Reviewed by Robert Pardi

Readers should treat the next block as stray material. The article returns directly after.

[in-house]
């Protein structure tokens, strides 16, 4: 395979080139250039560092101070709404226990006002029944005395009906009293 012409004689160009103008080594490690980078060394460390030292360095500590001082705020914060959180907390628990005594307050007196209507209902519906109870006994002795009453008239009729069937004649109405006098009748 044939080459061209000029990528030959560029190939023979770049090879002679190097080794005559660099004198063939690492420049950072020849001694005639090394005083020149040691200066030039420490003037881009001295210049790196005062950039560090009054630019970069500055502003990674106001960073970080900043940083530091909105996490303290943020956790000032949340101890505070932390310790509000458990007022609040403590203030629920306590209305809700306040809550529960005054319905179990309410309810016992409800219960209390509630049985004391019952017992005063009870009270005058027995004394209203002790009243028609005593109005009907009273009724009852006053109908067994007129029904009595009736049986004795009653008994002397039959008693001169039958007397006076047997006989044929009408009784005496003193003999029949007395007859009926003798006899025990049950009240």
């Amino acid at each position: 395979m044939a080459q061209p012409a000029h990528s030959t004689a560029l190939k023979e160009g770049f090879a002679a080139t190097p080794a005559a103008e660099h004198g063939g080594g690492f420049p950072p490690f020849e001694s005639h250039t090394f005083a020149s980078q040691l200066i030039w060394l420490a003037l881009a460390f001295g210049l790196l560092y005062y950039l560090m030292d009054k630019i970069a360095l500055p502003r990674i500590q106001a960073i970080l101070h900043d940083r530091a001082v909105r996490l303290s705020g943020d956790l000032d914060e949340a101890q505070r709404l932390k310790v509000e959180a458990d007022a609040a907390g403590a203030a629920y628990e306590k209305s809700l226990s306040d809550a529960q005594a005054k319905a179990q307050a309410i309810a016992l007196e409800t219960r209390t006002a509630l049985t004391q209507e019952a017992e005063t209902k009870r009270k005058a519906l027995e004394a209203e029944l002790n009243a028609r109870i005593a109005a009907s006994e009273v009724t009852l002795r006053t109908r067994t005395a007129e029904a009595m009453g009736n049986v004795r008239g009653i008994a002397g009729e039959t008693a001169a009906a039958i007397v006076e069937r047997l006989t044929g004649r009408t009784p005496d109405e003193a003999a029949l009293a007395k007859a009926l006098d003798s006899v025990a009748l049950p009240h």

This anime landmark prompted critic Roger Ebert to say that "it belongs on any list of the greatest war films ever made." September 21, 1945: As Allied forces bomb Japanese cities, teenaged Seita (voice of J. Robert Spencer) and his younger sister, Setsuko (Rhoda Chrosite), await word about their father, a naval hero. Their mother (Veronica Taylor) is fatally burned in the firebombing of Kobe, but Seita lies to his sister, saying she's being cared for at the hospital. The orphans have no choice but to move in with an uncaring aunt (Amy Jones), who initially welcomes the provisions the children bring. But after she badgers them into selling all their mother's possessions, Seita and Setsuko run away. The siblings find an abandoned cabin in the suburbs and set up meager housekeeping; there Seita learns that his callous aunt has told Setsuko that their mother is dead. When Seita is unable to trade any more merchandise for food, he's reduced to stealing from farmers to keep himself and Setsuko from dying of malnutrition. Setsuko starves anyway, and Seito's only hope is that things will improve when Japan surrenders. Although director Isao Takahata uses animation as vividly as his better-known compatriot Haya Miyazaki (SPIRITED AWAY, 2001), Takahata's mines a more realistic narrative vein in this bleak film. Based on Akiyuki Nosaka's semi-autobiographical novel, Takahata's alternately sweeping and intimate animated feature is a moving depiction of the fates of cast-off children who become casualties of war.